A frequently worn hair style for women featured bangs in front and longer hair in back. They sometimes wore gold jewelry, paint, and/or shells. Taíno men and unmarried women were usually naked although women wore a small cotton apron called a nagua after marriage. The Taíno lived in settlements called yucayeques, which varied in size depending on the location. Those in Puerto Rico and Hispaniola were the largest, and those in the Bahamas were the smallest. In the center of a typical village was a central plaza, used for various social activities such as games, festivals, religious rituals, and public ceremonies. These plazas had many shapes, including oval, rectangular, and narrow and elongated. Ceremonies where the deeds of the ancestors were celebrated, called areitos, were performed here.
Often, the general population lived in large circular buildings (bohios), constructed with wooden poles, woven straw, and palm leaves. These houses, built surrounding the central plaza, could hold 10-15 families each. The cacique and his family lived in rectangular buildings (caney) of similar construction, with wooden porches. Taíno home furnishings included cotton hammocks (hamaca), sleeping and sitting mats made of palms, wooden chairs (dujo or duho) with woven seats, platforms, and cradles for children.
The Taíno played a ceremonial ball game called batey. Opposing teams had 10 to 30 players per team and used a solid rubber ball. Normally, the teams were composed of men, but occasionally women played the game as well. The Classic Taíno played in the village's center plaza or on especially designed rectangular ball courts called batey. Games on the batey are believed to have been used for conflict resolution between communities. The most elaborate ball courts are found at chiefdoms' boundaries. Often, chiefs made wagers on the possible outcome of a game.
Taíno spoke an Arawakan language and used an early form of writing Proto-writing in the form of petroglyph. Some of the words used by them, such as barbacoa ("barbecue"), hamaca ("hammock"), kanoa ("canoe"), tabaco ("tobacco"), yuca, batata ("sweet potato"), and juracán ("hurricane"), have been incorporated into Spanish and English.
Food and agriculture
Taíno staples included vegetables, fruit, meat, and fish. There were no large animals native to the Caribbean, but they captured and ate small animals, such as hutias and other mammals, earthworms, lizards, turtles, and birds. Manatees were speared and fish were caught in nets, speared, trapped in weirs, or caught with hook and line. Wild parrots were decoyed with domesticated birds, and iguanas were taken from trees and other vegetation. The Taíno stored live animals until they were ready to be consumed: fish and turtles were stored in weirs, and hutias and dogs were stored in corrals.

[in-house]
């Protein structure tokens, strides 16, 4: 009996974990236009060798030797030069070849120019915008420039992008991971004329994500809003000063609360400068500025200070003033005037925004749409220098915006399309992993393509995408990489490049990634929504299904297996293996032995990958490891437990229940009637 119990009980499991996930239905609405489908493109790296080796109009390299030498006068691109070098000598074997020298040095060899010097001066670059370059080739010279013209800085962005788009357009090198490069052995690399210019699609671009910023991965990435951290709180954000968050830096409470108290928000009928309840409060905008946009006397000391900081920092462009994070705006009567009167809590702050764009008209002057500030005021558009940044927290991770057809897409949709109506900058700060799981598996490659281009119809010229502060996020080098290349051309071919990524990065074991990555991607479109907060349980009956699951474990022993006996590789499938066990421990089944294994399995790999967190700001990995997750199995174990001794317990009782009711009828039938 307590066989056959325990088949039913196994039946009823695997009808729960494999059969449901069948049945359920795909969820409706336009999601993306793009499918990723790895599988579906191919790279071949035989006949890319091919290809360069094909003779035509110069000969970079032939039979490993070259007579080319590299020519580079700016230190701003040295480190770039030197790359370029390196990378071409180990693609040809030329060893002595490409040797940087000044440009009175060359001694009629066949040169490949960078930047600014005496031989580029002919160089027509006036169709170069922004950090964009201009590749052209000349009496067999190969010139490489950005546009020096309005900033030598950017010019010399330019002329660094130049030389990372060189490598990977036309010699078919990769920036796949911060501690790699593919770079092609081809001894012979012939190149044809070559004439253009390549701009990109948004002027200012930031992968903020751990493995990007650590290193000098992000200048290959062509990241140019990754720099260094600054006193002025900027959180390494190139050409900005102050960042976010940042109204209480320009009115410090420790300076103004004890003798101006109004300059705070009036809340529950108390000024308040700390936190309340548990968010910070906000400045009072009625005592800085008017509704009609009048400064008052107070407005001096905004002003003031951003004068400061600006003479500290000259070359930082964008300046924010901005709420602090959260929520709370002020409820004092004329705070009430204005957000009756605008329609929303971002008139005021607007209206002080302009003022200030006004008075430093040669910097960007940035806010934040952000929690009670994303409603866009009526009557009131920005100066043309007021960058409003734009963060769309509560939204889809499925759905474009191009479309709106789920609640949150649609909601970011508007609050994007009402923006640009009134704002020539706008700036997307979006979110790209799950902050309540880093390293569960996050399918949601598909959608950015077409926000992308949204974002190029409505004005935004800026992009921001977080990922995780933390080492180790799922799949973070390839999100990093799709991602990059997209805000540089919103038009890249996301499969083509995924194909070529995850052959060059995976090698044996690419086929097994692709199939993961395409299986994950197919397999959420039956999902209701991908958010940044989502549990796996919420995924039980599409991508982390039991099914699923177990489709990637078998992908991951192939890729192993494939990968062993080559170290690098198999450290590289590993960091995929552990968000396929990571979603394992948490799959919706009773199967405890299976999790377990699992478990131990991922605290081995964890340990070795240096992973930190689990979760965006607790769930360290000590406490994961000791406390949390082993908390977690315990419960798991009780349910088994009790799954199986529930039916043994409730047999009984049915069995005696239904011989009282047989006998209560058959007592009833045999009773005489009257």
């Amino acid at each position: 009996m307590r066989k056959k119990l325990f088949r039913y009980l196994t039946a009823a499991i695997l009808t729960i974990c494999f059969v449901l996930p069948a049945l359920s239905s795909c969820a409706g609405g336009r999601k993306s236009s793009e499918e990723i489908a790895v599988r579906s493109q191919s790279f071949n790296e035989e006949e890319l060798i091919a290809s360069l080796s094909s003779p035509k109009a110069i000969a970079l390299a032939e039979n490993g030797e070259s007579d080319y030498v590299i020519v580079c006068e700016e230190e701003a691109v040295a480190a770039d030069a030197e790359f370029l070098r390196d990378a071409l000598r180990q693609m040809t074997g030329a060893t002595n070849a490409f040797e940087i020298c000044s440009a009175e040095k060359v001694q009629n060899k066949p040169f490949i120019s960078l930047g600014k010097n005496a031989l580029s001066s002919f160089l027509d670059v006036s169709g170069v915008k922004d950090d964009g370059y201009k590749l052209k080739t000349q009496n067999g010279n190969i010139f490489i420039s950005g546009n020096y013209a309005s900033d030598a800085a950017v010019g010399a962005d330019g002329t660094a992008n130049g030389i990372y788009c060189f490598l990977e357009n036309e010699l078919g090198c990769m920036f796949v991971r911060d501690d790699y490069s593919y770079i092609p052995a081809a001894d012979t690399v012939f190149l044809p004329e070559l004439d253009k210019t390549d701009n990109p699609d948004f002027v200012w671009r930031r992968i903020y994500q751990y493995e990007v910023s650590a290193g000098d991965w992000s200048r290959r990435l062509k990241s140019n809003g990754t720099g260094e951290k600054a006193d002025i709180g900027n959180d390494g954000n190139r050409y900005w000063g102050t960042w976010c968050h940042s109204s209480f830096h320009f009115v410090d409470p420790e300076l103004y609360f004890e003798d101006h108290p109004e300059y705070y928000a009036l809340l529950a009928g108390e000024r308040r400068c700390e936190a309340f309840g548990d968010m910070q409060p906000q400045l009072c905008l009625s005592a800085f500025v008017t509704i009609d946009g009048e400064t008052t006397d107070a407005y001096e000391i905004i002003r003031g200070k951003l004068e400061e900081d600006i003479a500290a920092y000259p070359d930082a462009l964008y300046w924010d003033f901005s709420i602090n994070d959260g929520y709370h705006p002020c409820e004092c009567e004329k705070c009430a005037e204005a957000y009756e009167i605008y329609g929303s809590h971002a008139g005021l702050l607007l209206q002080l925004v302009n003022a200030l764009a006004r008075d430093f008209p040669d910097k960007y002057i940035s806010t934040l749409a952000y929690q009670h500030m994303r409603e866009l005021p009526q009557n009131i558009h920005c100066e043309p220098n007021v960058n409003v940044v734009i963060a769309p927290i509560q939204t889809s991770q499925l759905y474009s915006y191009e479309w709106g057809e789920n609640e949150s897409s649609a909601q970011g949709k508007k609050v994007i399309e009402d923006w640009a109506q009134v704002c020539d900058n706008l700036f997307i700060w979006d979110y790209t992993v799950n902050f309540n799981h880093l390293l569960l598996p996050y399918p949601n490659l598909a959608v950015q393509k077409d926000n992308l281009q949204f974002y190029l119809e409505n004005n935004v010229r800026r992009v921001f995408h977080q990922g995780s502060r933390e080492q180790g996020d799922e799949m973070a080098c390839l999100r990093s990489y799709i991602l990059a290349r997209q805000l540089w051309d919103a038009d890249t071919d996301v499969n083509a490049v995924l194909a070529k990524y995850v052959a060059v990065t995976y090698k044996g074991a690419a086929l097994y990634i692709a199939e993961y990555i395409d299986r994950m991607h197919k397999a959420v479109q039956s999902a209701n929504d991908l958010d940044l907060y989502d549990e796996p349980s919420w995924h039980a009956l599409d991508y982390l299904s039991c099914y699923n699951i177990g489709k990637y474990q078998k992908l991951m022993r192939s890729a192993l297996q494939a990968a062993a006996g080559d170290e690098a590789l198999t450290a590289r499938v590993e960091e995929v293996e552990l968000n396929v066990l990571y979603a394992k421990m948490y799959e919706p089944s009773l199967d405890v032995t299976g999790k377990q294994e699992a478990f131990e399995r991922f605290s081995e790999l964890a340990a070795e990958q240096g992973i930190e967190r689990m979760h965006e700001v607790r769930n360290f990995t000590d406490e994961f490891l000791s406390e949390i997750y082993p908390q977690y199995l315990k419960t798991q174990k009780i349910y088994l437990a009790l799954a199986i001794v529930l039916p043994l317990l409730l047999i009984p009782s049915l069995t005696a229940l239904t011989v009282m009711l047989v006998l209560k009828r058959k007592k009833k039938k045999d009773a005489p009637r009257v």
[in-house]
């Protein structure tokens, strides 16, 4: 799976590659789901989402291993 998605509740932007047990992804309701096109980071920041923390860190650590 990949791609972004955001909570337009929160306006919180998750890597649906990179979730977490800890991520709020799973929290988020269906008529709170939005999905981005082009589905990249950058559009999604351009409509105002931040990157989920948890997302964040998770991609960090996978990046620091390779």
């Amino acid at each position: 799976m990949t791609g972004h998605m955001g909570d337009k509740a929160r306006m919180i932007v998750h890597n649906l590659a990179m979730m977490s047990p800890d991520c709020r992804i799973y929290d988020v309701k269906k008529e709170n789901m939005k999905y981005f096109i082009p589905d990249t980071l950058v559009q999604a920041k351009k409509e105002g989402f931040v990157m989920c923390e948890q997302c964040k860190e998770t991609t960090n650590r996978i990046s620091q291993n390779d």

Due to this lack of large game, the Taíno people became very skilled fishermen. One technique was to hook a remora, also known as a suckerfish, to a line secured to a canoe and wait for the fish to attach itself to a larger fish or even a sea turtle. Once this happened, men would jump into the water and bring in their assisted catch. Another method used by the Taínos was to take shredded stems and roots of poisonous senna shrubs and throw them into nearby streams or rivers. Upon eating the bait, the fish were stunned just long enough to allow the fishermen to gather them in. This poison did not affect the edibility of the fish. Taíno youth, mostly young boys, also collected mussels and oysters in shallow waters and within the mangroves.
Taíno groups in the more developed islands, such as Puerto Rico, Hispaniola, and Jamaica, relied more on agriculture (farming and other jobs). Fields for important root crops, such as the staple yuca, were prepared by heaping up mounds of soil, called conucos. This improved soil drainage and fertility as well as delaying erosion, allowing for longer storage of crops in the ground. Less important crops such as corn were raised in simple clearings created by slash and burn technique. Typically, conucos were three feet high and nine feet in circumference and were arranged in rows. The primary root crop was yuca/cassava, a woody shrub cultivated for its edible and starchy tuberous root. It was planted using a coa, a kind of hoe made completely from wood. Women processed the poisonous variety of cassava by squeezing it to extract the toxic juices. Then they would grind the roots into flour for baking bread. Batata (sweet potato) was the next most important root crop.